When you’ve forgotten the password to update your own website you know it’s been far too long… I read an article the other day that said we should stop saying ‘sorry’, and replace it with the words ‘thank you’ and we’ll feel much better about ourselves. ‘Thank you for waiting forever until I suddenly decide to randomly write something else’ doesn’t quite seem to cut it, so we’ll settle on a big fat sorry on this occasion.
Those who have been around here for a while won't be surprised to hear the delay in writing was largely down to me, and my worries having (finally) put the book out there. I’m sure most authors look forward to publication day, but for me it loomed on the horizon like Armageddon. Not sure why – my own insecurities, the worries that it might not be the right thing for a parent to do, all that kind of stuff.
Well, Armageddon didn’t quite happen. The day passed as quietly as any other, and so has every day since. People have written lovely things about the book, and I’m delighted it has touched so many. I’m slowly getting round to replying to all the messages, but there’s also other emotions involved when I read through the emails – a quiet rage that things haven’t changed, that so many families are still waiting for diagnosis; or the right school; or the elusive CAMHS appointment; or all the rest of it. Then you turn on the TV and there’s the Dispatches programme of hideous institutional abuse or some posh woman banging on about paying disabled people less than the minimum wage. Much like our own families, where you hope we learn lessons from the generation before, so I had hoped change might come along quicker than it actually is. One day…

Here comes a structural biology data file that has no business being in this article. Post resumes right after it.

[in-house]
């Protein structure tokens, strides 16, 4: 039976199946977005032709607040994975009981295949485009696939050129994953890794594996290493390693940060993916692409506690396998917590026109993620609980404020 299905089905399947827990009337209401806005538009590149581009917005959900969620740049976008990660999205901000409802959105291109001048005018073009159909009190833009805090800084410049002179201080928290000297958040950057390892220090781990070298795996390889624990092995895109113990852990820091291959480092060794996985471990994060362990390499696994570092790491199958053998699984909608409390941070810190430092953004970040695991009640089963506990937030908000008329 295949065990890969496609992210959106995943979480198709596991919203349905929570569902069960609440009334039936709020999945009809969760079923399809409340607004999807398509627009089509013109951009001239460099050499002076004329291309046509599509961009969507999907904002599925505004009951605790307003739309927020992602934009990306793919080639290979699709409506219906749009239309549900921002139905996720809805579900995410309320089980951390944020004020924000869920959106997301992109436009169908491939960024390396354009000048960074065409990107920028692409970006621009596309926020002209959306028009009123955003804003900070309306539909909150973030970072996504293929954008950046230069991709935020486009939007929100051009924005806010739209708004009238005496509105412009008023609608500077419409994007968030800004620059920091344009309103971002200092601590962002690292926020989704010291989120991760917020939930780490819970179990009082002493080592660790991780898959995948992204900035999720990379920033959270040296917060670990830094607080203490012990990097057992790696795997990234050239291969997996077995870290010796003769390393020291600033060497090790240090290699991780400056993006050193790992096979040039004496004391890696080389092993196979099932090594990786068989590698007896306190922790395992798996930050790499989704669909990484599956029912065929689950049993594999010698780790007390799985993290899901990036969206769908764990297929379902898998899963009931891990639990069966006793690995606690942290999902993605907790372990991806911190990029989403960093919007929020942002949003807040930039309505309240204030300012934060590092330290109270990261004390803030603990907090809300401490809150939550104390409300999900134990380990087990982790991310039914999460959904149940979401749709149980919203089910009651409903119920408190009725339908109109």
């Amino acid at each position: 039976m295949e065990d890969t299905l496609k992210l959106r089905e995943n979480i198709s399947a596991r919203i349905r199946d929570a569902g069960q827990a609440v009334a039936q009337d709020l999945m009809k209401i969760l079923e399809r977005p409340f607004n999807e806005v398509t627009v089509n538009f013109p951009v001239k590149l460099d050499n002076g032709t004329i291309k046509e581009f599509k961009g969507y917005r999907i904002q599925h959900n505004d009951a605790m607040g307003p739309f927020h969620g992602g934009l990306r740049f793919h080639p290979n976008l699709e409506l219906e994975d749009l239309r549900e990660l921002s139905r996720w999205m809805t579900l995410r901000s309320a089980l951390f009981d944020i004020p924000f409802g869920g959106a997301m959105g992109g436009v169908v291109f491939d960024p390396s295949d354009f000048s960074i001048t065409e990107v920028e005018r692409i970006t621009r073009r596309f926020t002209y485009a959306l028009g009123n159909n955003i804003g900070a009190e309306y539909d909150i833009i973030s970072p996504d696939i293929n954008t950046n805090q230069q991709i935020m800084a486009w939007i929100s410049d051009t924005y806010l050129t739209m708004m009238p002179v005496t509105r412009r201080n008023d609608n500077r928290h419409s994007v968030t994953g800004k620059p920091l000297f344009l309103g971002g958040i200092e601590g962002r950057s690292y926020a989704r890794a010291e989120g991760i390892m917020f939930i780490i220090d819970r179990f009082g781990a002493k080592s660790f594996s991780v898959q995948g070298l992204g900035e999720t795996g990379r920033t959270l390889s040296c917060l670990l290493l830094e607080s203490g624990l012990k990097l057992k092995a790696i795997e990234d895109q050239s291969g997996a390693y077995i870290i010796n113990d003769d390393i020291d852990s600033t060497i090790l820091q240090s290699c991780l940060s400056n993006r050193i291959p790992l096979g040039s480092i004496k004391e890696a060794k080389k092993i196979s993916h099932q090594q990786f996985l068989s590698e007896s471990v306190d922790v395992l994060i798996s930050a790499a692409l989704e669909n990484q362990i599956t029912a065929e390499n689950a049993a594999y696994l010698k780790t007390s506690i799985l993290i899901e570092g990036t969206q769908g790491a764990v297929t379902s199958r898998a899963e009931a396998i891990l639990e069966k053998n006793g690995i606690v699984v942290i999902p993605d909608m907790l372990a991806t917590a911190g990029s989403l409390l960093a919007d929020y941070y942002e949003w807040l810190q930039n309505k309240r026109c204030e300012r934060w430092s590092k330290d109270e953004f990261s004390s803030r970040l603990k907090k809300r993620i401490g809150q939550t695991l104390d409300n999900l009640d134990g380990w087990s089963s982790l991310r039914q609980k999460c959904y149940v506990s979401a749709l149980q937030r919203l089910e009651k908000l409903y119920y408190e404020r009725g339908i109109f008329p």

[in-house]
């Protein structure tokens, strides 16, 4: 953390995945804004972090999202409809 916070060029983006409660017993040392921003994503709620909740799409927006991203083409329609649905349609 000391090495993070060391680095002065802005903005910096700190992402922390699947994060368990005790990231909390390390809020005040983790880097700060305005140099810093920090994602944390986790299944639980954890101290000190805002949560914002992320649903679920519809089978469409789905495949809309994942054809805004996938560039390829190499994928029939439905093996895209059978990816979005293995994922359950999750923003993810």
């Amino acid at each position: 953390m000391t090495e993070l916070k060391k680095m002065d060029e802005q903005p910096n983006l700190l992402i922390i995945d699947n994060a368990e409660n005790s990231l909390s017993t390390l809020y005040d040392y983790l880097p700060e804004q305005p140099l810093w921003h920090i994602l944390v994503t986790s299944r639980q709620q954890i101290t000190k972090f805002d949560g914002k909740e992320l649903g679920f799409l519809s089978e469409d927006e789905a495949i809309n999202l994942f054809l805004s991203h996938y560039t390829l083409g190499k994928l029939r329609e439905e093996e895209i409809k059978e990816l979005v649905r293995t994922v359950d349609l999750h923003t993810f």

My biggest fear was, as always, for The Boy, and how he’d feel about putting our story out there. I mentioned on a Facebook post how he came with me to the publishers to collect our first copy. He kept taking copies into school with him for weeks afterwards, and is prouder of OUR book than I could have ever hoped. We pop into WHSmiths or Waterstones when we’re out and about and see if we can find it on the shelves. He has his favourite parts – the ending, or the page that mentions his cousins and friends. I can tell the copies at home he’s delicately flicked through by the broken spine and finger-marked cover.
I've mentioned before how different 'The Boy' from the book seems to the near-fifteen year old I now share my life with. Then suddenly that little boy will appear again, like Monday morning on the drive to school when we were trying to decide what voices different Pokémon characters might have and he giggled and laughed and once again he could have been in his car seat, driving to nursery all those years ago.
I thought I’d share with you one little update with his permission. A couple of months ago he discovered a girl at school who he liked, but there was one major stumbling block - he didn’t know how to talk to her. Each night I’d make suggestions, but the next day he’d come home, not having found the words. Eventually, we came up with a plan.
He’d go to school with a packet of four Oreo biscuits (well, ‘Neo’ – the Lidl equivalent. Still classy). The plan was to wait until morning break then go up to her and ask her if she’d like a biscuit.
It was foolproof. For three days running he left for school, fake Oreos in hand. Each day I sat at home, contemplating whether to ring Moss Bross to hire a dress suit for the big day. Eventually at the end of the week I couldn't wait any longer and asked him how it was going.
“What?”, he said.
“The biscuits! Have you been speaking to her?”
"Nah", he replied.
He laughed and shrugged his shoulders, “I couldn't help it. I just kept eating them”.
This blog is about bringing up The Boy. He's 12 years old and autistic. It's written by The Dad. It's my words, my view. Other people will think differently and have different opinions. Good.